How User Name Mapping works?
User Name Mapping is the core NFS authentication component in Services for UNIX, Windows Server 2003 R2 and Windows Vista. It bridges the gap presented by difference in user identification methods used by Windows and UNIX systems. It plays equally important role for Server for NFS and Client for NFS both.
When Server for NFS receives NFS access request from a UNIX client, all it gets is UID, GID and a set of auxiliary GIDs (which represents the secondary group memberships of that user in the UNIX world). Server for NFS then typically performs the following actions to authenticate the UNIX user who’s trying to access Windows NFS share –
NFS authentication may not work for domain accounts if you have domain controllers running Window 2000 operating system. S4U extensions is not supported in Windows 2000 and earlier. In such cases, you need to install Server for NFS Authentication on all of your domain controllers to get the NFS authentication to work.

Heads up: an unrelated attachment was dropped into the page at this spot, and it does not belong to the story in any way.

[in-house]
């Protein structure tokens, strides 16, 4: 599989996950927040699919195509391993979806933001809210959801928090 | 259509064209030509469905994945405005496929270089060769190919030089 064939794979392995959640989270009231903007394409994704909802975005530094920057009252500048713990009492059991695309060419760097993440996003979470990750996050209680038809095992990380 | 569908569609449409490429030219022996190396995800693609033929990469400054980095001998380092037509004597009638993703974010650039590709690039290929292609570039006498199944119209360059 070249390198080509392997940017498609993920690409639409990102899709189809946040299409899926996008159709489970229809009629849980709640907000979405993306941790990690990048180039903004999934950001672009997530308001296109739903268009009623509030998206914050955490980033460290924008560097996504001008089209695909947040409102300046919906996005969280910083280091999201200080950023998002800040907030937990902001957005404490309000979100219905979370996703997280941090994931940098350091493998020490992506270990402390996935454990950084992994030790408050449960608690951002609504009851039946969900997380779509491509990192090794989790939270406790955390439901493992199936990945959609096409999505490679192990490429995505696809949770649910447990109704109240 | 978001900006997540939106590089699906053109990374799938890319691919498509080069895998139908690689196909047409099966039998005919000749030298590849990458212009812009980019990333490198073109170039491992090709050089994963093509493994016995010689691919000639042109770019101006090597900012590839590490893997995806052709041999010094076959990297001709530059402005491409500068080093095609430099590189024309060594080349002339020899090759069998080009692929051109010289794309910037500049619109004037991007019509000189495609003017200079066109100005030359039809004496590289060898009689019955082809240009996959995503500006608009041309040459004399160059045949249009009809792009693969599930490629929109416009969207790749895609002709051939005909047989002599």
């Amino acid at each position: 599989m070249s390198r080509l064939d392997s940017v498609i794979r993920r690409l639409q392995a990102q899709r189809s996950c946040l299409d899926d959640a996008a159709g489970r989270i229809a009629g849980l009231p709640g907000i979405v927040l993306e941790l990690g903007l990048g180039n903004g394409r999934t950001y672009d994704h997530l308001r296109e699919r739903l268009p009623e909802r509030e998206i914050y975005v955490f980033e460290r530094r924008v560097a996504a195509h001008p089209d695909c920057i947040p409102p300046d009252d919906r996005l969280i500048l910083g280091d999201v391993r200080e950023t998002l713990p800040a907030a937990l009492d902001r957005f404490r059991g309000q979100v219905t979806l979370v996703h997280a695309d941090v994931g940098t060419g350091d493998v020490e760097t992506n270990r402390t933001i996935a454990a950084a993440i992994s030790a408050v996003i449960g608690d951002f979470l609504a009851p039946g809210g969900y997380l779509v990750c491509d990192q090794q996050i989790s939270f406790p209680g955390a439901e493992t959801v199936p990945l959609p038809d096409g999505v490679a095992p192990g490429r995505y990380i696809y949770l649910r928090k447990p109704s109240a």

When you use Client for NFS to access a UNIX NFS share, it’s the UNIX NFS Server which authenticates the Windows user at the end. Since Windows users do not have UNIX-style UIDs and GIDs, the Client for NFS gets this information from the User Name Mapping service and uses them to connect to the UNIX NFS Server.
The NFS components included with Windows Server 2003 R2 and Windows Vista have RFC2307 support and can directly fetch the UIDs and GIDs from Active Directory. This post on this same blog talks more about this feature and User Name Mapping. The Active Directory domain, however, needs to be on the R2 schema level for that to work.